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Stephanie Archive



Learning to Speak Not Hit


Stephanie and Superintendent Jamon Kent say: "Let it end here"

It seems like everyday you hear about students hurting people in a school. You have probably asked yourself, why does this happen? Why are schools so dangerous these days and what can we do to make them safer. One small town in Oregon has asked these same questions.
Thurston received flowers and gifts from all over the world

On May 20, 1998, a 15-year-old student named Kip Kinkel was suspended from Thurston High School for buying a gun on campus. The police questioned him about this but let him go.

The next morning, Kip did something that hurt many people in his school. He used a gun in school. Twenty-five students were hurt and two students died before Kip was stopped by other students.

No one is clear why Kip did what he did but there are several ideas. Some say that video games, cartoons, movies or music can give children the idea that hurting people is okay.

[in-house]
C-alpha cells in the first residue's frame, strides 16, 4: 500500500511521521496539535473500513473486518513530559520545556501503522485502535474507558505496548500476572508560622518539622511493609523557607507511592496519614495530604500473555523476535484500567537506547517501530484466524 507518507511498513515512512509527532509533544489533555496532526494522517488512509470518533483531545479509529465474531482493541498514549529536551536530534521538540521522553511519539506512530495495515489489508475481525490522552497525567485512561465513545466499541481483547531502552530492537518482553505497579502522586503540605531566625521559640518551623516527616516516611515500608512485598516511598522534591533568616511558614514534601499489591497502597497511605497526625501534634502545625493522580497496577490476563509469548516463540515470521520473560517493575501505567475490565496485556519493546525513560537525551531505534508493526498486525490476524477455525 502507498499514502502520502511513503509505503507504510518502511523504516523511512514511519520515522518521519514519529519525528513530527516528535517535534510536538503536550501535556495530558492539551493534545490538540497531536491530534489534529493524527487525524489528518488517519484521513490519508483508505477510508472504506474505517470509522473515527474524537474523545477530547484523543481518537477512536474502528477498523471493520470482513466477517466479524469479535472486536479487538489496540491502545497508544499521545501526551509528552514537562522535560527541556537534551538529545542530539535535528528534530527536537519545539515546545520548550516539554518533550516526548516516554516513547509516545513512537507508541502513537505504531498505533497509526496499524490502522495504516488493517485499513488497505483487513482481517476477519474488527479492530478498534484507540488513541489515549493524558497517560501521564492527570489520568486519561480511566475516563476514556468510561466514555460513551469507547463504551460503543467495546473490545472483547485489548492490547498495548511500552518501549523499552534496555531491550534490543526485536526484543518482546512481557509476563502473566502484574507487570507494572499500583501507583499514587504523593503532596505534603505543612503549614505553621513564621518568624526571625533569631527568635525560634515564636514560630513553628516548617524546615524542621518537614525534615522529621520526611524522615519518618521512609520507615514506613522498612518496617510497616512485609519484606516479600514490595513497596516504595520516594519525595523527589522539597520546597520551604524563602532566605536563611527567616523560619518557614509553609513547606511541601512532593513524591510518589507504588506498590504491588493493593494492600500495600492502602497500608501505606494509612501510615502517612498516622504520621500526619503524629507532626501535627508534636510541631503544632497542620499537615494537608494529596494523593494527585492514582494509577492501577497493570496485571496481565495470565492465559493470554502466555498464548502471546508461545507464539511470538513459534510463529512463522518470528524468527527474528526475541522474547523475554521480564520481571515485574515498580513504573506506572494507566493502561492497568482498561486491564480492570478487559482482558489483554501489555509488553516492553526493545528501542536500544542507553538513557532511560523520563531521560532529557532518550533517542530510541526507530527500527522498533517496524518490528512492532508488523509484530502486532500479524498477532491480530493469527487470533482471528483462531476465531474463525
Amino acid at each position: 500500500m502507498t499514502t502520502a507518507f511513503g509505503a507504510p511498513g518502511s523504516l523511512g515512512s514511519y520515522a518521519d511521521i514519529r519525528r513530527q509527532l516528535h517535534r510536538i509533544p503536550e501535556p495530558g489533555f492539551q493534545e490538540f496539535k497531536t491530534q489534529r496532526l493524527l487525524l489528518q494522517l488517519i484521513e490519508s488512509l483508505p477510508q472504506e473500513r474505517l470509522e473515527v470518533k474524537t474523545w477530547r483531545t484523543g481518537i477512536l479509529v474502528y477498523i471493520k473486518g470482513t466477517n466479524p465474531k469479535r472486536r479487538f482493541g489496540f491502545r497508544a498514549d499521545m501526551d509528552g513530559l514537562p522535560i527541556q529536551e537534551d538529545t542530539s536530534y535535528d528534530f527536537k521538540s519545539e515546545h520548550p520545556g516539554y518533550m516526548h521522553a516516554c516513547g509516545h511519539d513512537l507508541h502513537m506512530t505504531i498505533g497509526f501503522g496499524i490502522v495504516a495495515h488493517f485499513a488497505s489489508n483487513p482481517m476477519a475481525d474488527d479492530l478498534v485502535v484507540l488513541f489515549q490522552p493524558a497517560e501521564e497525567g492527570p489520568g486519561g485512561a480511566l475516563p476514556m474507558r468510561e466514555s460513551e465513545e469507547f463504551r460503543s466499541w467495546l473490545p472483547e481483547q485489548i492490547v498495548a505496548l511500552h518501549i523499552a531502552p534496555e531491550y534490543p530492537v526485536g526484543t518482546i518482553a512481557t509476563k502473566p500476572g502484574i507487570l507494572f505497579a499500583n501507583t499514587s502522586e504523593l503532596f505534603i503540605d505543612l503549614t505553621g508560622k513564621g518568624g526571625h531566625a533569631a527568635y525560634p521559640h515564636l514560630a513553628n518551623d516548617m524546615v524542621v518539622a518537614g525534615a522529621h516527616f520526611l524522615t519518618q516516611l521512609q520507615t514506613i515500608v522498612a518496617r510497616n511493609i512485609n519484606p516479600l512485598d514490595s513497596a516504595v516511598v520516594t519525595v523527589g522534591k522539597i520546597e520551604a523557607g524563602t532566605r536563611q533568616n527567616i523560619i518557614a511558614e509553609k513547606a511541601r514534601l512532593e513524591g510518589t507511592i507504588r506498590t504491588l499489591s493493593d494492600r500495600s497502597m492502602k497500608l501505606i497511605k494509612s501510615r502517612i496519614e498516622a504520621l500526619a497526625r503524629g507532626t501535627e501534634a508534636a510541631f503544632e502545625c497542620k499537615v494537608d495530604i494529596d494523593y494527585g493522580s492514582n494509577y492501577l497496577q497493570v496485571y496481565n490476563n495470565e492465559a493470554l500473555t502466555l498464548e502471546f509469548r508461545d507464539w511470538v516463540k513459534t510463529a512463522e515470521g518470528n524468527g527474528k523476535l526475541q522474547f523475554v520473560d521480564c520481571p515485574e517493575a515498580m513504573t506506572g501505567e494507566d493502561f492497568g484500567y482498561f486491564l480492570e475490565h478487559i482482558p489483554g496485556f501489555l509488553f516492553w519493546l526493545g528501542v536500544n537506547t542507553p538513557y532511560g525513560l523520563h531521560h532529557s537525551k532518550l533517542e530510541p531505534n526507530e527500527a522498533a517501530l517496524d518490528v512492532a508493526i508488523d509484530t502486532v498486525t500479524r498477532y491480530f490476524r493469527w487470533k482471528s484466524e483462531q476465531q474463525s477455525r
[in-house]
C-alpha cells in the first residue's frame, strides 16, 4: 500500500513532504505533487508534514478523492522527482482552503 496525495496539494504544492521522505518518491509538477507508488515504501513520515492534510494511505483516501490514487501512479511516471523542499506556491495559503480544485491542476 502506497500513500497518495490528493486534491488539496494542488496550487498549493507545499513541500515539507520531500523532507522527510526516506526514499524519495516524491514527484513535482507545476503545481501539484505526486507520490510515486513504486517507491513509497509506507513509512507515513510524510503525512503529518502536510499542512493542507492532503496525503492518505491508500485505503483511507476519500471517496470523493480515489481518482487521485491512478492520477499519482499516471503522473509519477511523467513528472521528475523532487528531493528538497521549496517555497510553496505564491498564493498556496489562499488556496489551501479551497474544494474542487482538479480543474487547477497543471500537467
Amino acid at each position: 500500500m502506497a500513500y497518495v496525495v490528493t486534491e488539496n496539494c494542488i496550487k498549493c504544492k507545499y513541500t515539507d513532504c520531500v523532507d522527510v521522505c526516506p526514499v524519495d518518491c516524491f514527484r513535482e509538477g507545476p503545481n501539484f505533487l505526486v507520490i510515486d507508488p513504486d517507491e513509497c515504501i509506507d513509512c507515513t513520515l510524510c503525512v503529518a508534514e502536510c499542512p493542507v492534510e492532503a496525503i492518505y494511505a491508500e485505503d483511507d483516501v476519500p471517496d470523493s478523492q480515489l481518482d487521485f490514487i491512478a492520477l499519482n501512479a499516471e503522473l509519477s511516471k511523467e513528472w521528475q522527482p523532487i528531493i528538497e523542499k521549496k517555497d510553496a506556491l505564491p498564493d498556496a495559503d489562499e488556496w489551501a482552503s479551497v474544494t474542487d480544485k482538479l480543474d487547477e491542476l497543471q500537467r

Guns are very easy to get in many towns. Some people blame our government for not making it harder to get guns.
A school well on the road to healing

Using a gun to tell someone you don't like them is not okay. It doesn't tell the person anything. It doesn't solve the problem. What you need to do is talk to them. Tell them why you are upset. Tell your teacher or your parent or a friend's parent or other students. Let people know that you are unhappy with how you are treated at school. Then people can start to treat you better.

Hurting people will not make them treat you better. Use your brain and speak your mind.


Please email me at: stephanie@ustrek.org


Links to Other Dispatches

Irene - Righting a national wrong as old as our school system
Stephen - Forget classrooms! There are more things to learn and great ways to learn them